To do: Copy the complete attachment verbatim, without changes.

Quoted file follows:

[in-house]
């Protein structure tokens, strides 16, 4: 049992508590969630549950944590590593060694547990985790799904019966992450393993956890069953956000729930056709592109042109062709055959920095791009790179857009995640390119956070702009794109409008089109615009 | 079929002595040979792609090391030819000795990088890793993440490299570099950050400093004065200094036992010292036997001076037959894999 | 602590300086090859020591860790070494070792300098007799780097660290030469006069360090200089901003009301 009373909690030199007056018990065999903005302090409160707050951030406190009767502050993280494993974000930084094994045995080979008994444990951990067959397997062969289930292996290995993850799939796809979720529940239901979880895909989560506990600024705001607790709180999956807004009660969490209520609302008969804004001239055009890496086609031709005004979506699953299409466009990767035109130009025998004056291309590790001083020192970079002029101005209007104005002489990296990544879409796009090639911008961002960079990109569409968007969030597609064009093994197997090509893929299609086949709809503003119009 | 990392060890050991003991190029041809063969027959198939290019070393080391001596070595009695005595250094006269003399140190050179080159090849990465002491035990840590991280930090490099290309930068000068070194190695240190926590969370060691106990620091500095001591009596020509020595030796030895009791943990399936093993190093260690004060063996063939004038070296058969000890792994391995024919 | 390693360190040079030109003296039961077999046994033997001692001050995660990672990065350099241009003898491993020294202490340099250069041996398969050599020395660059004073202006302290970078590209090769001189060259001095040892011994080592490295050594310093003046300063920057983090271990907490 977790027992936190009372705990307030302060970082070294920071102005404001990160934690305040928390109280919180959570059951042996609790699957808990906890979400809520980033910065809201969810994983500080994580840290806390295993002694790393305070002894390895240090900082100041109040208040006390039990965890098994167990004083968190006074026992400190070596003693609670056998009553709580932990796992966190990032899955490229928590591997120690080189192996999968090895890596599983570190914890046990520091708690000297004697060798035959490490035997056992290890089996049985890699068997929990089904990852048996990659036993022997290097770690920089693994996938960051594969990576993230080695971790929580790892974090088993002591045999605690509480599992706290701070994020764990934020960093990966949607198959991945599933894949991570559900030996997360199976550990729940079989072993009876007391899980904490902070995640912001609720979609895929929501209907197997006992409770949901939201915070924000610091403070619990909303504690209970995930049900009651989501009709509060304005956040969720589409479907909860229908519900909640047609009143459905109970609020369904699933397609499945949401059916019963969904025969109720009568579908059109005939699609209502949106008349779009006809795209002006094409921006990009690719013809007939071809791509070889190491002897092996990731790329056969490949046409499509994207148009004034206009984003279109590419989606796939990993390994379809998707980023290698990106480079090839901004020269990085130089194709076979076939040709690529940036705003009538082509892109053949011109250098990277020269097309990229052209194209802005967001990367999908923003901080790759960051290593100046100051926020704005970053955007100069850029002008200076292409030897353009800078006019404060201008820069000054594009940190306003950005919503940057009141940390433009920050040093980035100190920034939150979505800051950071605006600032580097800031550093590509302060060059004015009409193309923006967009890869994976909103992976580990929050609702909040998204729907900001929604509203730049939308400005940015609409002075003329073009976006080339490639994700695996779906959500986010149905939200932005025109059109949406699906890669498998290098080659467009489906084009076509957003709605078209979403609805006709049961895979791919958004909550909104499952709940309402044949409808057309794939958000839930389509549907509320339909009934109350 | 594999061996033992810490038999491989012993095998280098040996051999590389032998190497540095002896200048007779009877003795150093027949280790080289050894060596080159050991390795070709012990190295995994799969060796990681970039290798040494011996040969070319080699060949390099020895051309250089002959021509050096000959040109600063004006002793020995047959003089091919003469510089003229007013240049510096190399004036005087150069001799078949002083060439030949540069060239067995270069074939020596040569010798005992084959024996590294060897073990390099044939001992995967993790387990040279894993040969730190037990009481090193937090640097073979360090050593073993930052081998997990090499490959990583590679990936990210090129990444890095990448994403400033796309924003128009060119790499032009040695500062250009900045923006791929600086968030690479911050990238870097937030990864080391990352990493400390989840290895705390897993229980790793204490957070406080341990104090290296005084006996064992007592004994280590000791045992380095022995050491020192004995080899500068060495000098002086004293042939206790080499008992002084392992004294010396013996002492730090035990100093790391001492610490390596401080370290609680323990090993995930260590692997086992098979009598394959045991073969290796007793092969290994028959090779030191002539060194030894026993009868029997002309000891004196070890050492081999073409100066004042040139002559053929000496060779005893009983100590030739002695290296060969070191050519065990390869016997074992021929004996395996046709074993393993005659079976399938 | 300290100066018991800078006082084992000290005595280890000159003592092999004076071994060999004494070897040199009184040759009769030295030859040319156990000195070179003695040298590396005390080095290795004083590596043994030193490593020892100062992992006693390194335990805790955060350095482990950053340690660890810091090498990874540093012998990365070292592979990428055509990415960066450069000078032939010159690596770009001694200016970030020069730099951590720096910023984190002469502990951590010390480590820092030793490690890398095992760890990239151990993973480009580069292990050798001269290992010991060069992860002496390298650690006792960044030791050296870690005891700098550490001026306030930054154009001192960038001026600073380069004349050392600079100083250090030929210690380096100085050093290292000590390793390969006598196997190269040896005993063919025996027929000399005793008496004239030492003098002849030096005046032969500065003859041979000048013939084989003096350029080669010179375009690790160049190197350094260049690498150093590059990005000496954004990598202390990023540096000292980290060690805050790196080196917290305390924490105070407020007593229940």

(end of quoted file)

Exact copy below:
[in-house]
């Protein structure tokens, strides 16, 4: 049992508590969630549950944590590593060694547990985790799904019966992450393993956890069953956000729930056709592109042109062709055959920095791009790179857009995640390119956070702009794109409008089109615009 | 079929002595040979792609090391030819000795990088890793993440490299570099950050400093004065200094036992010292036997001076037959894999 | 602590300086090859020591860790070494070792300098007799780097660290030469006069360090200089901003009301 009373909690030199007056018990065999903005302090409160707050951030406190009767502050993280494993974000930084094994045995080979008994444990951990067959397997062969289930292996290995993850799939796809979720529940239901979880895909989560506990600024705001607790709180999956807004009660969490209520609302008969804004001239055009890496086609031709005004979506699953299409466009990767035109130009025998004056291309590790001083020192970079002029101005209007104005002489990296990544879409796009090639911008961002960079990109569409968007969030597609064009093994197997090509893929299609086949709809503003119009 | 990392060890050991003991190029041809063969027959198939290019070393080391001596070595009695005595250094006269003399140190050179080159090849990465002491035990840590991280930090490099290309930068000068070194190695240190926590969370060691106990620091500095001591009596020509020595030796030895009791943990399936093993190093260690004060063996063939004038070296058969000890792994391995024919 | 390693360190040079030109003296039961077999046994033997001692001050995660990672990065350099241009003898491993020294202490340099250069041996398969050599020395660059004073202006302290970078590209090769001189060259001095040892011994080592490295050594310093003046300063920057983090271990907490 977790027992936190009372705990307030302060970082070294920071102005404001990160934690305040928390109280919180959570059951042996609790699957808990906890979400809520980033910065809201969810994983500080994580840290806390295993002694790393305070002894390895240090900082100041109040208040006390039990965890098994167990004083968190006074026992400190070596003693609670056998009553709580932990796992966190990032899955490229928590591997120690080189192996999968090895890596599983570190914890046990520091708690000297004697060798035959490490035997056992290890089996049985890699068997929990089904990852048996990659036993022997290097770690920089693994996938960051594969990576993230080695971790929580790892974090088993002591045999605690509480599992706290701070994020764990934020960093990966949607198959991945599933894949991570559900030996997360199976550990729940079989072993009876007391899980904490902070995640912001609720979609895929929501209907197997006992409770949901939201915070924000610091403070619990909303504690209970995930049900009651989501009709509060304005956040969720589409479907909860229908519900909640047609009143459905109970609020369904699933397609499945949401059916019963969904025969109720009568579908059109005939699609209502949106008349779009006809795209002006094409921006990009690719013809007939071809791509070889190491002897092996990731790329056969490949046409499509994207148009004034206009984003279109590419989606796939990993390994379809998707980023290698990106480079090839901004020269990085130089194709076979076939040709690529940036705003009538082509892109053949011109250098990277020269097309990229052209194209802005967001990367999908923003901080790759960051290593100046100051926020704005970053955007100069850029002008200076292409030897353009800078006019404060201008820069000054594009940190306003950005919503940057009141940390433009920050040093980035100190920034939150979505800051950071605006600032580097800031550093590509302060060059004015009409193309923006967009890869994976909103992976580990929050609702909040998204729907900001929604509203730049939308400005940015609409002075003329073009976006080339490639994700695996779906959500986010149905939200932005025109059109949406699906890669498998290098080659467009489906084009076509957003709605078209979403609805006709049961895979791919958004909550909104499952709940309402044949409808057309794939958000839930389509549907509320339909009934109350 | 594999061996033992810490038999491989012993095998280098040996051999590389032998190497540095002896200048007779009877003795150093027949280790080289050894060596080159050991390795070709012990190295995994799969060796990681970039290798040494011996040969070319080699060949390099020895051309250089002959021509050096000959040109600063004006002793020995047959003089091919003469510089003229007013240049510096190399004036005087150069001799078949002083060439030949540069060239067995270069074939020596040569010798005992084959024996590294060897073990390099044939001992995967993790387990040279894993040969730190037990009481090193937090640097073979360090050593073993930052081998997990090499490959990583590679990936990210090129990444890095990448994403400033796309924003128009060119790499032009040695500062250009900045923006791929600086968030690479911050990238870097937030990864080391990352990493400390989840290895705390897993229980790793204490957070406080341990104090290296005084006996064992007592004994280590000791045992380095022995050491020192004995080899500068060495000098002086004293042939206790080499008992002084392992004294010396013996002492730090035990100093790391001492610490390596401080370290609680323990090993995930260590692997086992098979009598394959045991073969290796007793092969290994028959090779030191002539060194030894026993009868029997002309000891004196070890050492081999073409100066004042040139002559053929000496060779005893009983100590030739002695290296060969070191050519065990390869016997074992021929004996395996046709074993393993005659079976399938 | 300290100066018991800078006082084992000290005595280890000159003592092999004076071994060999004494070897040199009184040759009769030295030859040319156990000195070179003695040298590396005390080095290795004083590596043994030193490593020892100062992992006693390194335990805790955060350095482990950053340690660890810091090498990874540093012998990365070292592979990428055509990415960066450069000078032939010159690596770009001694200016970030020069730099951590720096910023984190002469502990951590010390480590820092030793490690890398095992760890990239151990993973480009580069292990050798001269290992010991060069992860002496390298650690006792960044030791050296870690005891700098550490001026306030930054154009001192960038001026600073380069004349050392600079100083250090030929210690380096100085050093290292000590390793390969006598196997190269040896005993063919025996027929000399005793008496004239030492003098002849030096005046032969500065003859041979000048013939084989003096350029080669010179375009690790160049190197350094260049690498150093590059990005000496954004990598202390990023540096000292980290060690805050790196080196917290305390924490105070407020007593229940």